In July of 2014 I decided to see if I could make a go of building an electronics hardware based business that helped to deliver high quality educational products and content to the community of makers, hobbyists and students. One year later, I’ve made a ton of mistakes, learned volumes, built a sales platform, made some amazing friends and business partners and, most importantly to me personally, I’m still building a company I love, doing things I love, and starting to see success from 12 months of incredibly hard work and long hours.
Let’s go to the highlight replay…
July 14, 2014
First prototype I2C and SPI Education Shield assembled and tested
July 22, 2014
Website goes live
September 27, 2014
Build prototype of I2C Display Add-on
December 2, 2014
Kickstarter closes successfully
January 7, 2015
Submit purchase orders for Education Shield and Display production runs
March 2, 2015
First retail sale
March 2, 2015
Present first technical talk: I2C Basics for the München Arduino Meetup
April 7, 2015
All MSGEQ7 Abandoned Kickstarter rewards are shipped as promised
April 30, 2015
All Education Shield Kickstarter rewards are shipped as promised
May 7, 2015
Published 75th tutorial
May 30, 2015
Move Rheingold Heavy from Hollywood to Northern California
Every day it seems I’m doing something entirely new and remarkably difficult, from trying to pick a business checking account to laying out a TQFN board (those pins are tiny!) and looking back over the past year, I can’t believe I actually did all that. But as someone told me recently, “How do you eat an elephant? One bite at a time.”
From website traffic to sales statistics, the numbers grow. The progress is small and steady every month, but my average monthly sales have gone from “No Webstore” in February to requiring more than eight bits to measure: that’s actual physical product, put in boxes, shipped to customers.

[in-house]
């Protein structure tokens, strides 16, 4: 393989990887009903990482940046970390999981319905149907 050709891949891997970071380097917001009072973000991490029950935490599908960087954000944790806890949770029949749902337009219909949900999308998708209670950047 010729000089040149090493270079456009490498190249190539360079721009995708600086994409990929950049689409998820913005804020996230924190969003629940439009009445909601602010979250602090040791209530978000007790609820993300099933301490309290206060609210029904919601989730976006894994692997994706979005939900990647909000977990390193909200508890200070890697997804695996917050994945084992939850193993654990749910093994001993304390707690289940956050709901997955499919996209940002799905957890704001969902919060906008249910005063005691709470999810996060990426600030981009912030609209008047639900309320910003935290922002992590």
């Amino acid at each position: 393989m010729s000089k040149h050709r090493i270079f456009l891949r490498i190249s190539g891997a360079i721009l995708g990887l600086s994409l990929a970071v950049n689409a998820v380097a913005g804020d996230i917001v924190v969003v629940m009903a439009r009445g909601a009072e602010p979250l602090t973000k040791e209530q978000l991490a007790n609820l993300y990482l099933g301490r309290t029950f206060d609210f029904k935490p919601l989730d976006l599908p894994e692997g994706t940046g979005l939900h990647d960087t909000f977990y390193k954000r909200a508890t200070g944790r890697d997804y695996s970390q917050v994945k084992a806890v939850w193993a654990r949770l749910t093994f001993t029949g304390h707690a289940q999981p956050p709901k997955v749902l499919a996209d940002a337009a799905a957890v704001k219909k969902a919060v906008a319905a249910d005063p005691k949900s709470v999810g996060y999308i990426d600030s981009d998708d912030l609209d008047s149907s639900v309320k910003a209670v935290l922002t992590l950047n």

The company must leave it’s infancy now, though. I spoke with a man at O’Reilly SolidCon last week, who co-founded an educational company, and when I asked him which process he used to generate sales and interest, his response was “wearing out the shoe leather.” I don’t have a marketing department, ad buys, brand recognition or anything really splashy to speak of, besides some really exceptional stickers. I’m convinced that the best path forward for Rheingold Heavy, is the old fashioned way: meeting people face to face, giving presentations, helping educate… you know, actually teaching. So in the next year, I will begin producing videos, giving as many tech talks as I can, trying to organize electronics activities for the little community I now call my home, delivering very cool products, and writing as much content as I can while maintaining the quality I believe is very high.
As a way to celebrate one year in business, I’ve created a Rheingold Heavy Teespring campaign with a minimum 20 t-shirt threshold. 10% of the profit will be donated to the Arduino LCC organization as a thank you to them for providing such a magnificent learning tool. It has the Fraktur “R” logo on the front, and a valid I2C signal showing a write request to the AT30TS750 configuration register on the back. You can find the campaign here: Rheingold Heavy I2C Tee
I encourage you to continue to reach out to me for anything from having me give talks at your Meetup, to pointing out bugs in my code, to giving me content feedback, to sending me cookie recipes. Without you, the customers and students of Rheingold Heavy, none of this would be possible.